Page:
Tiny particles pack big punch

Nano-revolution in cables

Improving the macroscale performance of composites

Nanoparticles, nano-oxides, nanotubes, nanoclay enable higher performance for traditional materials, providing exceptional mechanical resistance, fine-tuned electrical conductivity, and the ability to defy fire.
Nanocomposites are defined as materials consisting of a small proportion (about 5% by weight of filler, with at least one dimension lower than 100nm). This small amount of nanoscale reinforcement can have an important effect on the properties of the composite in terms of electrical and thermal conductivity, optical and dielectric properties, heat resistance or mechanical properties such as stiffness and strength and resistance to wear and damage.

By decreasing the particle size, the surface/volume ratio increases. For certain applications, this allows us to reduce the quantity of raw materials while obtaining the same results.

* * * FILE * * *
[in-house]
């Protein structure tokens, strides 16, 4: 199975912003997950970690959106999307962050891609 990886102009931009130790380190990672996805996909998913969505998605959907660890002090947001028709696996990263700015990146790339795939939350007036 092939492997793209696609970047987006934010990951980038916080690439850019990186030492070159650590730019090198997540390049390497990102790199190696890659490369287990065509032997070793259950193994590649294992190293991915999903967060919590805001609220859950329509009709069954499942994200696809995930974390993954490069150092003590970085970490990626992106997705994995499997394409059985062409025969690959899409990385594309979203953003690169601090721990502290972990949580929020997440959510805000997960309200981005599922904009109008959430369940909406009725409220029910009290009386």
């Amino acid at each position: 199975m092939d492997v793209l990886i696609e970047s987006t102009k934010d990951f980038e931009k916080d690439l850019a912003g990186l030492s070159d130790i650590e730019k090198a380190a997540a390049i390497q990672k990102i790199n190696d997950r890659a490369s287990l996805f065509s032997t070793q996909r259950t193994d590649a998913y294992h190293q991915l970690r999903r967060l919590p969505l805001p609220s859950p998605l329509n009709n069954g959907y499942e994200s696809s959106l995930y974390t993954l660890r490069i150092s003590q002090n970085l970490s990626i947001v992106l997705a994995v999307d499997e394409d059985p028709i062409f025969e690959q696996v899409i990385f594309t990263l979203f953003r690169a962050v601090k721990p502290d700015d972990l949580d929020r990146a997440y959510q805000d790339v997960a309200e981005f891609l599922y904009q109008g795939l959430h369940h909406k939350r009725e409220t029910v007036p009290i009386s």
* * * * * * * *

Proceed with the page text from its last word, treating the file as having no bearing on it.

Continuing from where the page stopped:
The first example of application in cables was the use of nanoclays in fire safety cable sheaths providing enhanced fire-resistance. In the case of fire, nanoclay-based materials significantly reduce heat due to a gas-barrier effect. In addition, they allow the formation a very cohesive ceramic shell, similar in texture to fired pottery. Such nanocomposites are used to enhance the fire properties of ALSECURE® and PREMIUM® product ranges.

The second example is using carbon nanotubes (CNT) for semi-conducting compounds. To optimize the dispersion of CNT and avoid the presence of agglomerates, new CNT masterbatch processing was developed by Nexans. Within the framework of the GENESIS program and in collaboration with the LMOPS laboratory, we also developed methodology to quantify the level of CNT dispersion.

nano1
Electron microscope image of morphological structure
of well-dispersed polyethylene-clay composites
nano2
Micrograph showing nano silicon dioxide dispersion
in cross-linked polyethylene